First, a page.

Phonological Awareness and Early Reading: A Meta-Analysis of Experimental Training Studies

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NICHCY’s Structured Abstract 53 describes the following:

Title | Phonological Awareness and Early Reading: A Meta-Analysis of Experimental Training Studies

Author | Bus, A.G., & Van Ijzendoorn, M.H.

Source Journal of Educational Psychology, 91, 403-414.

Year Published | 1999

Abstract
In a quantitative meta-analysis, the effects of phonological awareness training on reading were shown. In a homogeneous set of U.S. studies with a randomized or matched design, the combined effect sizes for phonological awareness and reading were d = 0.73 (r = 0.34, N = 739) and d = 0.70 (r = 0.33, N = 745), respectively. Thus, experimentally manipulated phonological awareness explains about 12% of the variance in word-identification skills. The combined effect size for long-term studies of the influence of phonological awareness training on reading was much smaller, d = 0.16 (r = 0.08, N = 1,180). Programs combining a phonological and a letter training were more effective than a purely phonological training. Furthermore, training effects were stronger with posttests assessing simple decoding skills than with real-word-identification tests. In sum, phonological awareness is an important but not a sufficient condition for early reading. (PsycINFO Database Record (c) 2005 APA, all rights reserved)

Background
Phonemes are the smallest units of meaningful sound in spoken language. Sometimes a phoneme is a single letter, such as “t” or “s.” Other times a phoneme is a combination of letters that make a distinct sound, such as “th” or “sh.” Phonological awareness refers to the ability to understand and manipulate the phonemes in spoken words. This meta-analysis explores the impact of phonological awareness training on children’s word-identification and reading skills.

Research Questions

  1. Does training students in phonological awareness substantially affect the learning-to-read process?
  2. Is phonological training more effective when the program combines phonological training with written letters or words?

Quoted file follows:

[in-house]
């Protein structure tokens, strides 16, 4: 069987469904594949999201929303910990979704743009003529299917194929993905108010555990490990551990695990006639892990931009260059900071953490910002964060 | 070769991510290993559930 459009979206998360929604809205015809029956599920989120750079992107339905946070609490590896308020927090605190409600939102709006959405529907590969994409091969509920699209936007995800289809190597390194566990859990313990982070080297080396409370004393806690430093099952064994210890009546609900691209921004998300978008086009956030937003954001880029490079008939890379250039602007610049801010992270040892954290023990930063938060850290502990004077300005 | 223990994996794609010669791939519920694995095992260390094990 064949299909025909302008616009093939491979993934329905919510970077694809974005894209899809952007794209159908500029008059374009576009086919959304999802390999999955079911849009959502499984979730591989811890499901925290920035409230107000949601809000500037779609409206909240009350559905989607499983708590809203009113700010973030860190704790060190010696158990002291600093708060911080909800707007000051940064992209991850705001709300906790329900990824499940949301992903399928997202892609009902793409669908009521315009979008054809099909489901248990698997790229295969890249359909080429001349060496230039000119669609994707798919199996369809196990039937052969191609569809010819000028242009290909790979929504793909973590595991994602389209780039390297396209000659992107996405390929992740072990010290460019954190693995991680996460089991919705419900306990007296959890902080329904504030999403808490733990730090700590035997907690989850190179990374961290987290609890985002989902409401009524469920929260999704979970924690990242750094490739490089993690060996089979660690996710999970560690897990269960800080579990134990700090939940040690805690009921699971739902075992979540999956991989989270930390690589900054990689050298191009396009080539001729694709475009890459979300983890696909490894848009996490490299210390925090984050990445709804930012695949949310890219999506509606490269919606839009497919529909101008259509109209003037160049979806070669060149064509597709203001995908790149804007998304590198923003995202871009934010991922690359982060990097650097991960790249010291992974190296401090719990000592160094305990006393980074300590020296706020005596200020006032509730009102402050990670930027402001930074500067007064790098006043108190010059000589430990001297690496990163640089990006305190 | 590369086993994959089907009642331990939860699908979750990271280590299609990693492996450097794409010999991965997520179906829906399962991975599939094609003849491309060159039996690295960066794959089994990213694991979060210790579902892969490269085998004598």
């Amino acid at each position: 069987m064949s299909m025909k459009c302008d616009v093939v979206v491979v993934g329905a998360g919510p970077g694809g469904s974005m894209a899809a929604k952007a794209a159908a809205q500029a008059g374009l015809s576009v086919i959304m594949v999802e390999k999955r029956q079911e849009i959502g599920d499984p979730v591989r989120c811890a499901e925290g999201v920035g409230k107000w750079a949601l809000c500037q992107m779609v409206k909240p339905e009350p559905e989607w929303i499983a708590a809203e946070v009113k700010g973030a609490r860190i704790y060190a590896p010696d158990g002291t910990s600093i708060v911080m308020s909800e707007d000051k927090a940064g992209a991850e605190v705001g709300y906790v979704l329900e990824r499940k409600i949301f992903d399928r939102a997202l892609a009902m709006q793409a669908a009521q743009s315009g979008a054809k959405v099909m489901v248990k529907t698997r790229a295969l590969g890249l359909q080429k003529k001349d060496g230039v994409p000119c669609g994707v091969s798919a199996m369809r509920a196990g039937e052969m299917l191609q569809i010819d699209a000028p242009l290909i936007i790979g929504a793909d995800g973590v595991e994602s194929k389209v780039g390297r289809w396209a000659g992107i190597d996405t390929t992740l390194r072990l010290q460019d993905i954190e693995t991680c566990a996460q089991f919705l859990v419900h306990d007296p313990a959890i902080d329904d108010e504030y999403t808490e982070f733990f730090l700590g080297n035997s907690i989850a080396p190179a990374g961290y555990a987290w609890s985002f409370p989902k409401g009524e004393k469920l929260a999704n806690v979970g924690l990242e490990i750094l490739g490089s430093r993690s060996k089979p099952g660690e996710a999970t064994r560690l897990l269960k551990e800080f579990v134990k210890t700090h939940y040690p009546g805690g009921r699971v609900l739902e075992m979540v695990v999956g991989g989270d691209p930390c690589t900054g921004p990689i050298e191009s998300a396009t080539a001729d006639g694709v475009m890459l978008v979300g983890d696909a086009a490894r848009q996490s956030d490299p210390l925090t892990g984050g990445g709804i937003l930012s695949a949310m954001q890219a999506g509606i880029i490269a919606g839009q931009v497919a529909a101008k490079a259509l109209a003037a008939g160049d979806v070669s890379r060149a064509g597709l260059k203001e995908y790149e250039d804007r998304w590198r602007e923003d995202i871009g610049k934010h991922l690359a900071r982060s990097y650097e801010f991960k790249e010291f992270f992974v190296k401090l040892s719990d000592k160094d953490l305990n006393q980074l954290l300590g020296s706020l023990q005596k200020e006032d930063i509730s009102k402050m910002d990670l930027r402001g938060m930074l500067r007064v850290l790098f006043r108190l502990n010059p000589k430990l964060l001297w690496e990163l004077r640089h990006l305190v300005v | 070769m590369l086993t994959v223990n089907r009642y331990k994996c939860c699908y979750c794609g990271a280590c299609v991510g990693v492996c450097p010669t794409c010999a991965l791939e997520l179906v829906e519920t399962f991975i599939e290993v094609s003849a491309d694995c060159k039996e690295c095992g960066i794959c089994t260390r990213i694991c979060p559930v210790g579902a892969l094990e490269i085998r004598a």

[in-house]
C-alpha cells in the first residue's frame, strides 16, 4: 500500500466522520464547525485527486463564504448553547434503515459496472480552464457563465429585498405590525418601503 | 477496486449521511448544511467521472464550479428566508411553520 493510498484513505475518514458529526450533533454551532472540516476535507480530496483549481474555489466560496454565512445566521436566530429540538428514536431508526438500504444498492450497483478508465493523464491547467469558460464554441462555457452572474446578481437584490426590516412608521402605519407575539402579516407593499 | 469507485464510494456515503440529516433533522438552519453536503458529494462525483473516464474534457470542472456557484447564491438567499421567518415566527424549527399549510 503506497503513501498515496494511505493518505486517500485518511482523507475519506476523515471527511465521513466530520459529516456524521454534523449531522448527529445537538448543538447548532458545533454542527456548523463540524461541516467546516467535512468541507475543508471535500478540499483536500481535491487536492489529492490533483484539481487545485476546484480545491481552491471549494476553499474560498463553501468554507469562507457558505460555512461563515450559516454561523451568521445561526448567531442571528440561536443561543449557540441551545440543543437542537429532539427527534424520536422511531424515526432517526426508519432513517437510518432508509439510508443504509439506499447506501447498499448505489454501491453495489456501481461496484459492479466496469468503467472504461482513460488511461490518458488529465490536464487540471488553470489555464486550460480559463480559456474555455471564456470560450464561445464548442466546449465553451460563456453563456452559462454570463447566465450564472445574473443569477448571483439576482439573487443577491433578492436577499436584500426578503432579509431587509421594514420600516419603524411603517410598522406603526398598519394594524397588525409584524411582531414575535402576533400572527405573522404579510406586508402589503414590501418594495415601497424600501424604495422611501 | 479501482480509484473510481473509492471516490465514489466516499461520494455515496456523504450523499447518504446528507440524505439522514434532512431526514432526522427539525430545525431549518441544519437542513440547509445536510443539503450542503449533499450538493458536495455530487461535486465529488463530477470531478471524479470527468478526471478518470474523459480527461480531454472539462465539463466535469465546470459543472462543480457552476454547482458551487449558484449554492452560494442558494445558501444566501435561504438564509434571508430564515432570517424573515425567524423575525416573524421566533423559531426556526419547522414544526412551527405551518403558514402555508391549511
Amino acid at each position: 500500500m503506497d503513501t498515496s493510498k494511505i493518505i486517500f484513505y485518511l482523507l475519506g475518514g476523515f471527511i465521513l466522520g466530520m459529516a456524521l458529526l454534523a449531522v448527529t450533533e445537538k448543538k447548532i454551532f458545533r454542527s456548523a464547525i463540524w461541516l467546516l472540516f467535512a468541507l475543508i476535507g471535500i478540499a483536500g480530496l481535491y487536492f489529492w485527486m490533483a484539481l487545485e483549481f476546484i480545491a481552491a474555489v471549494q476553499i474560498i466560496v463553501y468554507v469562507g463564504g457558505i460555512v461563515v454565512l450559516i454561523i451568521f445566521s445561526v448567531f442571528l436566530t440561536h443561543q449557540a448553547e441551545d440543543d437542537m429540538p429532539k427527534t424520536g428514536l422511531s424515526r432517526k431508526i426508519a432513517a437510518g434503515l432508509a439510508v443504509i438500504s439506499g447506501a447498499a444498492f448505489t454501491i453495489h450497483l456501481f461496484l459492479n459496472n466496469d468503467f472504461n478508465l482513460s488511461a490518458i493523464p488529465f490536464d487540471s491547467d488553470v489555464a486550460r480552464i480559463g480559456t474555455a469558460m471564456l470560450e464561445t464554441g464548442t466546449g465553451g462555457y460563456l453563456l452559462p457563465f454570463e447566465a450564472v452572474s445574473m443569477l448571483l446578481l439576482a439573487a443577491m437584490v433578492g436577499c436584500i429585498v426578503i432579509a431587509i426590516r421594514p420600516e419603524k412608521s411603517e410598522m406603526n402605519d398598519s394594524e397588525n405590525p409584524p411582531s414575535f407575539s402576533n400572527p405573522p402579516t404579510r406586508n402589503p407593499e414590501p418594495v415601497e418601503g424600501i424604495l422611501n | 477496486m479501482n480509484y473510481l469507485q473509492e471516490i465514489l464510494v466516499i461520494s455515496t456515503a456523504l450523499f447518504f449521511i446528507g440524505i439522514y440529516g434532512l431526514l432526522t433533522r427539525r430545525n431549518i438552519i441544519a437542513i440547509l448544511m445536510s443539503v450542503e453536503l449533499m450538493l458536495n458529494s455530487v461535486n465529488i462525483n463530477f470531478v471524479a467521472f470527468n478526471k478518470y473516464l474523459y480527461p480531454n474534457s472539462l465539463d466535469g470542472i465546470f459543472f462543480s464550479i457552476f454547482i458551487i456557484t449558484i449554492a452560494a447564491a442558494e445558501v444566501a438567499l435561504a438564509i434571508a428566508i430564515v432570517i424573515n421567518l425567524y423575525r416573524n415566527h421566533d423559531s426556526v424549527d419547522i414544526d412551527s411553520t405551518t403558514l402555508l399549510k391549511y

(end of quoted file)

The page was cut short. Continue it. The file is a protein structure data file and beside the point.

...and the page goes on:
3. Does starting early with phonological training more effective than starting later in childhood?
  4. Do children with reading problems profit more from a phonological awareness training than children who develop in a normal way?

Research Design
Meta-Analysis*

  • Number of Studies Included | 70
  • Number of Subjects | Over 5,843. In some instances, groups of children were analyzed instead of each individual child.
  • Years Spanned | 1973-1997

Research Subjects
Children participating in phonological awareness instruction.

Age/Grade of Subjects
Age/Grade Range = preschool through elementary school.

Specified Disability
Learning Disabilities (LD), or other unspecified special education categories.

Intervention
Participants received a variety of types of phonological awareness training. In some studies, Phonological training was delivered in the context of letter training, reading, or writing instruction; while in others phonetics was taught as a separate lesson. Phonological awareness (including phoneme segmentation, phoneme blending, and sound deletion) was the observed outcome measure.

Duration of Intervention
Not reported

Findings

  1. The effect of phonemic training on phonological awareness skills was remarkably strong.
  2. The effect on reading was only moderate.

Combined Effects Size

  1. Effect of phonemic training on phonological awareness = 1.04 (large).
  2. Effect of phonological awareness training on reading skills = 0.44 (moderate).

Conclusion/Recommendations
Phonological training is highly effective for improving children’s phonemic awareness skills. Phonological awareness training has weaker, yet still significant, effects on overall reading ability, spelling, and reading comprehension. Phonological awareness is a predictor of reading; however, it is not necessarily the strongest predictor of reading. It should be provided as one component of a complete early reading program, not as the entire program. Phonological awareness training appears to be most successful when it is combined with letter training. In other words, children benefit more from being exposed to print and being taught that there is a connection between spoken sounds and written letters than from simply playing spoken phonemic awareness games.

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* Meta-Analysis | A widely-used research method in which (1) a systematic and reproducible search strategy is used to find as many studies as possible that address a given topic; (2) clear criterion are presented for inclusion/exclusion of individual studies into a larger analysis; and (3) results of included studies are statistically combined to determine an overall effect (effect size) of one variable on another.

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